414 Plastic Design

Plastic analysis and design is permitted only for steels with yield stress not exceeding 65 ksi. The reason for this is that steels with high yield stress lack the ductility required for inelastic deformation at hinge locations. Without adequate inelastic deformation, moment redistribution, which is an important characteristic for PD, cannot take place.

In PD, the predominant limit state is the formation of plastic hinges. Failure occurs when sufficient plastic hinges have formed for a collapse mechanism to develop. To ensure that plastic hinges can form and can undergo large inelastic rotation, the following conditions must be satisfied:

• Sections must be compact. That is, the width-thickness ratios of flanges in compression and webs must not exceed 1p in Table 4.8.

• For columns, the slenderness parameter 1c (see Section 4.4) shall not exceed 1.5K where K is the effective length factor and Pu from gravity and horizontal loads shall not exceed 0.75Ag—y.

• For beams, the lateral unbraced length Lb shall not exceed Lpd where

—or doubly and singly symmetric I-shaped members loaded in the plane of the web

—y and for solid rectangular bars and symmetric box beams

5000 + 3000(Ml/Mp) 3000 ry Lpd = F ry — F (4 :i47)

Fy Fy

In the above equations, Ml is the smaller end moment within the unbraced length of the beam, Mp is the plastic moment (= ZxFy) of the cross-section, ry is the radius of gyration about the minor axis, in inches, and Fy is the specified minimum yield stress, in ksi.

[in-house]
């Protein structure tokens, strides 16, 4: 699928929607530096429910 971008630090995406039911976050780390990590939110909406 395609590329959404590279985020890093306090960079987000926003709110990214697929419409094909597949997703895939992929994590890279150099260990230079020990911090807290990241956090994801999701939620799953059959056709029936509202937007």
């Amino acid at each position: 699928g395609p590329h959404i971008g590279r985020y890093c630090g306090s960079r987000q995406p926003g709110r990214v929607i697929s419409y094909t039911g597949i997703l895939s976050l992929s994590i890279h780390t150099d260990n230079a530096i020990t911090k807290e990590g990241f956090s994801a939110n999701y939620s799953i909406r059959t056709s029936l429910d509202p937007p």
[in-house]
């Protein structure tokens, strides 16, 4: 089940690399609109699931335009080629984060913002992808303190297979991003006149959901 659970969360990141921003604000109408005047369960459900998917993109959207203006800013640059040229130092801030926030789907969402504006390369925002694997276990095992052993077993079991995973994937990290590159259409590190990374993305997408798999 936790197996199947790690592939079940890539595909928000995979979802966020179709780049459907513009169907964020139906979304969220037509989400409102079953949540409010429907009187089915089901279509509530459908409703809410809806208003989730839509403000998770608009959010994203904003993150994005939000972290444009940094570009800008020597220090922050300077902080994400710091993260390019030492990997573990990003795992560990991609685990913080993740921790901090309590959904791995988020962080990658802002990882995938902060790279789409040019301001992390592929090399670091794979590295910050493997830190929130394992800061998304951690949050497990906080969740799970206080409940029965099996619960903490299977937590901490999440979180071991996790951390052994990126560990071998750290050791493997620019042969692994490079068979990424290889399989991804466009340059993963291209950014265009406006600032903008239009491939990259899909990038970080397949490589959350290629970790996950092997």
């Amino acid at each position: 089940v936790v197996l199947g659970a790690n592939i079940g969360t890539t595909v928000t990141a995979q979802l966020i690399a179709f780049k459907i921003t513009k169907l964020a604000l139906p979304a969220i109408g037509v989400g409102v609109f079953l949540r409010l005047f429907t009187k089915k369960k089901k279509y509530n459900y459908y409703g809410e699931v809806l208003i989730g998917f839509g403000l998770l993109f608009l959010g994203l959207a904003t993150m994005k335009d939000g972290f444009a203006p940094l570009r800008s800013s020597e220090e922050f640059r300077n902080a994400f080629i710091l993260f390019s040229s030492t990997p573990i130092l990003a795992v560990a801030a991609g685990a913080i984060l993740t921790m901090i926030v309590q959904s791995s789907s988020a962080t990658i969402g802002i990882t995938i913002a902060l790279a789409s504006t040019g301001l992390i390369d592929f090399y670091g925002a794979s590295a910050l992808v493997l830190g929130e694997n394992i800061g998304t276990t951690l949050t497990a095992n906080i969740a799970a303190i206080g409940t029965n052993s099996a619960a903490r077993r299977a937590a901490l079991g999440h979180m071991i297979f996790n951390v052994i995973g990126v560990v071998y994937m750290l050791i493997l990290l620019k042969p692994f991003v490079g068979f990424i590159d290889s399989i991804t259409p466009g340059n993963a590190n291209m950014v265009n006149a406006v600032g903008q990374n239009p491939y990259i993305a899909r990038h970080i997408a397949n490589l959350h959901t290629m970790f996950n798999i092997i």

Lpd is not defined for beams bent about their minor axes, nor for beams with circular and square cross-sections because these beams do not experience lateral torsional bucking when loaded.

4.14.1 Plastic Design of Columns and Beams

Provided that the above limitations are satisfied, the design of columns shall meet the condition 1.7FaA > Pu where Fa is the allowable compressive stress given in Equation 4.16, A is the gross cross-sectional area and Pu is the factored axial load.

The design of beams shall satisfy the conditions Mp > Mu, and 0.55Fytwd > Vu where Mu and Vu are the factored moment and shear, respectively. Mp is the plastic moment capacity, Fy is the minimum specified yield stress, tw is the beam web thickness, and d is the beam depth. For beams subjected to concentrated loads, all failure modes associated with concentrated loads (see Sections 4.5.1.1.3 and 4.5.1.2.3) should also be prevented.

Except at the location where the last hinge forms, a beam bending about its major axis must be braced to resist lateral and torsional displacements at plastic hinge locations. The distance between adjacent braced points should not exceed lcr given by

where ry is the radius of gyration about the weak axis, M is the smaller of the two end moments of the unbraced segment, and Mp is the plastic moment capacity.

M/Mp is taken as positive if the unbraced segment bends in reverse curvature and is taken as negative if the unbraced segment bends in single curvature.

4.14.2 Plastic Design of Beam-Columns

Beam-columns designed on the basis of plastic analysis shall satisfy the following interaction equations for stability (Equation 4.149) and for strength (Equation 4.150):

Pu Mu

where

Pu = factored axial load

Pcr = 1.7FaA, Fa is defined in Equation 4.16 and A is the cross-sectional area

Pe = Euler buckling load = n2EI/(KT)2

Cm = coefficient defined in Section 4.4

Mu = factored moment

Mp = plastic moment = ZFy

Mm = maximum moment that can be resisted by the member in the absence of axial load = Mpx if the member is braced in the weak direction

= {1.07-[((/ry)y'/Fy]/3160}Mpx< Mpx if the member is unbraced in the weak direction I = unbraced length of the member ry = radius of gyration about the minor axis Mpx = plastic moment about the major axis = ZxFy Fy = minimum specified yield stress, ksi

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